Propaganda in the heartland

Pro-war ads are nothing more than manufactured propaganda.

In a principled and just stand, the Minnesota ABC affiliate KSTP refused to air the controversial commercial known as ìMidwest Heroes” because it thought the ad unfairly was misleading citizens about the media and the progress in Iraq.

Kudos to KSTP for rightly choosing to not air the ad; other stations should follow suit. More than misleading, the commercial is a downright lie and nothing more than laundered propaganda for the Bush administration.

The pro-war ad recalls the tragedy of Sept. 11, 2001, with testimonials from soldiers who state the necessity of fighting terrorists in Iraq rather than in the heartland. They also state that much progress is being made in Iraq and lament the incorrect picture the media convey about the war. The ad gets instant credibility from some viewers because it supposedly features real families from the Midwest that have a military connection in Iraq, but when taking a closer look the ad is nowhere near authentic.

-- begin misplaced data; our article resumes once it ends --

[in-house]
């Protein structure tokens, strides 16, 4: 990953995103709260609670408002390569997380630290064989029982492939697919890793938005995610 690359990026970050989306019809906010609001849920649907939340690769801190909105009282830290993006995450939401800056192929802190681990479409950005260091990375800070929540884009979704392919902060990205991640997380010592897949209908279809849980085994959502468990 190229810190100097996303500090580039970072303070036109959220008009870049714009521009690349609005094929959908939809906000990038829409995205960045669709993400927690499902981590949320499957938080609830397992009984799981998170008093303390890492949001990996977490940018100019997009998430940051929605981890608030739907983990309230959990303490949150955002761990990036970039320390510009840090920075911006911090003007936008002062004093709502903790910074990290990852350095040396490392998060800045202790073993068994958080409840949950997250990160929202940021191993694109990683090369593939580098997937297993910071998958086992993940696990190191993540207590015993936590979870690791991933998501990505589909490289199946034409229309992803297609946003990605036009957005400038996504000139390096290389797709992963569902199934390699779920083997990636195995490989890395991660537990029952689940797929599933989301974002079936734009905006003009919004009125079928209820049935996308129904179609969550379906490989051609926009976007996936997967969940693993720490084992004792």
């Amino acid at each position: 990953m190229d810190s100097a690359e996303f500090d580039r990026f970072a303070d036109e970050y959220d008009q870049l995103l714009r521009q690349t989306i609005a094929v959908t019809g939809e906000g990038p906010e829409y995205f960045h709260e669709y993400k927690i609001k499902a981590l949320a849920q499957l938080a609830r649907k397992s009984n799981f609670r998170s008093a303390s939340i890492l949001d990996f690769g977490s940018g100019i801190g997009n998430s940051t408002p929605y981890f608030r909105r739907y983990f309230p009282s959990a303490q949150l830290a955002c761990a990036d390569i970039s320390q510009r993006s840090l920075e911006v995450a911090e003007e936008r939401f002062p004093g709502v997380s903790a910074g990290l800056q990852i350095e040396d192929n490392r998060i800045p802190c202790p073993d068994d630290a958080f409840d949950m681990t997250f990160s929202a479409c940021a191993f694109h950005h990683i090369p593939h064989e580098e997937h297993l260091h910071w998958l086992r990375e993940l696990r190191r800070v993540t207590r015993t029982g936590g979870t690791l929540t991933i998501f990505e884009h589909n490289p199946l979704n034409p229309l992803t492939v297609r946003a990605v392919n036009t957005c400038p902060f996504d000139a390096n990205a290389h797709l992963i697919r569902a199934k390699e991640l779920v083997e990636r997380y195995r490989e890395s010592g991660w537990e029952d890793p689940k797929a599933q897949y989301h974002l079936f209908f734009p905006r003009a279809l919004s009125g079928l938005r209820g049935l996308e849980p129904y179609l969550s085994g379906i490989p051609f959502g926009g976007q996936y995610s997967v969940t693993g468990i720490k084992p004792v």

The ad was produced by the conservative advocacy group Progress for America Voter Fund, which is a national tax-exempt 527 organization closely linked to the Bush administration. The ads that for now are airing only in Minnesota supposedly feature Midwest families, but half of them are from Oregon. One woman, who is labeled as the mother of a fallen soldier, talks about finishing the job in Iraq for her son, but in reality she is the stepmother of the fallen soldier ó the real mother is against the war because she believes her son died for a lie.

This manufactured propaganda once again showcases the Bush administrationís utter contempt for real democracy and the level it will sink to to sell their failing policies. It is interesting to note that according to a congressional analysis, the Bush administration has spent more than $250 million from taxpayers on ìpublic relations” contracts during its first term, compared to the Clinton administration spent, which spent $128 million over the span of two terms.